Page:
The geologic and climatic dynamism of the landscape can drive the pace of speciation and extinction of the organisms that occupy it. However, regional abiotic histories are often complex, making the study of how they have shaped the species diversity of mainland biotas challenging! Oceanic islands, however, offer extraordinary opportunities for unravelling the nature of diversity dynamics. Volcanic hotspot archipelagoes like the Hawaiian islands are sequentially formed, effectively providing multiple temporal snapshots of diversity. Furthermore, each island has a tractable and relatively predictable geologic trajectory, which allows us to characterize the role of landscape dynamism on species diversification. Here, using a novel geologically-informed diversification model of the relationship between species richness and changing island area, we infer how species richness of various endemic plant and animal clades have changed over their macroevolutionary history. The results suggest that landscape dynamism can drive the evolutionary dynamics of clades over large temporal scales, including long-term and ongoing evolutionary decline.
Lim Junying is a PhD candidate at UC Berkeley. His research lies at the intersection between macroevolutionary dynamics, niche evolution, community ecology and biogeography. He is especially interested in how large scale geologic and climatic dynamism has shaped the spatial and temporal variation in Earth’s biota up to the present day, and how ecological and evolutionary processes may play out in an era of global climate change.
Date & Time: 27 Feb (Tue) 3pm
Venue: NUS Block S2 Level 4 Seminar Room 1
The event is an informal discussion about research in NUS that might be useful for students thinking ahead toward internship, UROPS, FYP, or graduate studies.
Three graduate students, representing research labs in Environmental Biology & Biomedical Sciences will share their research experiences.
Join them on Mon 25 Sep 2017: 6.30pm – 7.30pm @ S2-04 Seminar Room 1 (Blk S2 Level 4)
Do indicate your interest so that we know how many students to expect – tinyurl.com/chalk2017.
If you have any other queries, feel free to email Jerome Kok (firstname.lastname@example.org).
DBS graduate students Jerome Kok, Dorothy Cheong & Kenny Chua present a chat about about research opportunities in NUS. This is a lovely opportunity for undergraduates to get some advice from your seniors and to ask some frank questions.
Thu 27 Oct 2016: 6.30pm – 7.30pm @ Seminar Room 1 (S2-0414)
Sign up at http://tinyurl.com/dbs-gradchat
Thu 10 Mar 2016: 7.00pm @ LKCNHM LL2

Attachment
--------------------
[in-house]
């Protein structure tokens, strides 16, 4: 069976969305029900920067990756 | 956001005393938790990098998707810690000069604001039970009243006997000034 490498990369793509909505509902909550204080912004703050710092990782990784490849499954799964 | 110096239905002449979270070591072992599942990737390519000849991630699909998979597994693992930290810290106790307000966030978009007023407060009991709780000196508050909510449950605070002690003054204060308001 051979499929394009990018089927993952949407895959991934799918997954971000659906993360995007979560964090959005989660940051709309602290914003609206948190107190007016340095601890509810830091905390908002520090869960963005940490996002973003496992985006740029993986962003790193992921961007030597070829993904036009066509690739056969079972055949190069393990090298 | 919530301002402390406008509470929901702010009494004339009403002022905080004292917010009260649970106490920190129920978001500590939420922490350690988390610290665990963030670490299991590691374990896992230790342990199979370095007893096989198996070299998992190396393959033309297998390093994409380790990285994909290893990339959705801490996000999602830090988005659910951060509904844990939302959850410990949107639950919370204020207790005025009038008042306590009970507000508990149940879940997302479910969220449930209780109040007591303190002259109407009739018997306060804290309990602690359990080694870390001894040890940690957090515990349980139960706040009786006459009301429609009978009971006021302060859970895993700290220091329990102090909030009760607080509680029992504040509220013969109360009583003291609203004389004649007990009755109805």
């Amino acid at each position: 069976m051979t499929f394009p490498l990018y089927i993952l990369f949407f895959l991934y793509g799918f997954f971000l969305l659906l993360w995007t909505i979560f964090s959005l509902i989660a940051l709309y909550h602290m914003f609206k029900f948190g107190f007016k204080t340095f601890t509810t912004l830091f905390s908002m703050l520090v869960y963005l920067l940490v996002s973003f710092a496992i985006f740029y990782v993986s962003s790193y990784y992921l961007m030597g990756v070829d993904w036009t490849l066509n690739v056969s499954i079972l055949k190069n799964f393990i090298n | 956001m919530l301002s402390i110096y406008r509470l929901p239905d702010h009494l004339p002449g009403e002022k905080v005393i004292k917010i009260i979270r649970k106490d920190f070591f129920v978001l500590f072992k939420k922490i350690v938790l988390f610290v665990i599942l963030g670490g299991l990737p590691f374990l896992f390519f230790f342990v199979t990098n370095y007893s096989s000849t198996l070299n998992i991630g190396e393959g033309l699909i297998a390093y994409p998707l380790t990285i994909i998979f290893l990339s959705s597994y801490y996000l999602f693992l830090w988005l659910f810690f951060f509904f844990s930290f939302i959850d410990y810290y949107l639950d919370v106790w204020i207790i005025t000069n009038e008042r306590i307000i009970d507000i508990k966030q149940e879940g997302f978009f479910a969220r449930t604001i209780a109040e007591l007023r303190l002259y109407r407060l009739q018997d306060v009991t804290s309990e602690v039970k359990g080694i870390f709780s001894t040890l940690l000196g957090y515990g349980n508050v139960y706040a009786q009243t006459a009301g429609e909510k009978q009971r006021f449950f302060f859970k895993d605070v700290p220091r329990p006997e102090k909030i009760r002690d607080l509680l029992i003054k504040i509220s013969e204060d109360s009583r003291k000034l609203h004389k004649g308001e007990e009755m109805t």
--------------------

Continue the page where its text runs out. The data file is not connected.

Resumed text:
Barbara Ismay & Rudolf Meier on Diptera and > 1,000 dipteran species in Singapore’s mangroves
Please register (for dinner catering) at: tinyurl.com/lkcnhm-diptera10mar2016
“What’s driving mangrove deforestation in Southeast Asia?”
By Dan Friess
Department of Geography
National University of Singapore
Friday 11th March 2016: 4.00pm
Conference Room 1 (S3-05)
Department of Biological Sciences,
National University of Singapore
All are welcome!
Register here please (for room requirements)
Host: N. Sivasothi aka Otterman
Abstract – Coastal mangrove forests provide important ecosystem services at local and regional scales, though are generally considered one of the most threatened habitats in the tropics. However, this assumption is often based on the upscaling of local studies or otherwise uncertain data. This seminar will discuss the uncertainty in previous estimates of mangrove loss across the tropics, present the results of a regional-scale remote sensing analysis that quantified rates of mangrove change in Southeast Asia over the last decade, and discuss the impact of previously under-appreciated proximate drivers of mangrove loss.
Mangrove forests in the last decade have been lost at a much reduced rate, and the spatial distribution of loss has changed; while Thailand was previously seen as a deforestation hotspot in the region, this has now shifted to Myanmar and parts of Borneo. Traditional proximate drivers such as aquaculture and rice production are still leading causes of mangrove loss, though under-appreciated drivers such as oil palm expansion are beginning to play a more important role in the region. Their management thus needs to draw upon experiences in other ecosystems, such as peat swamp forests.
While this seminar uses mangroves as a case study ecosystem, issues of data uncertainty and methods to map habitat loss are applicable to all forested ecosystems.
See: Richards, D. R. & D. Friess. 2016. Rates and drivers of mangrove deforestation in Southeast Asia, 2000-2012. Proceedings of the National Academy of Sciences, 113, 344-349. [abstract]
About the speaker – Dan is an Assistant Professor at the Department of Geography, NUS. Dan is the Principal Investigator of the Mangrove Lab [themangrovelab.com], a group of researchers with broad research interests in coastal ecosystem services. Research projects range from quantifying ecosystem services, understanding threats to ecosystem services (land cover change, sea level rise), and managing threats through habitat restoration and Payments for Ecosystem Services (PES). Research is conducted throughout Southeast Asia, Madagascar and New Caledonia. Dan was a postdoctoral researcher in the Applied Plant Ecology lab in Biological Sciences, NUS between 2009 and 2011 and an organiser of the Mandai Mangrove and Mudflat Workshop in 2013.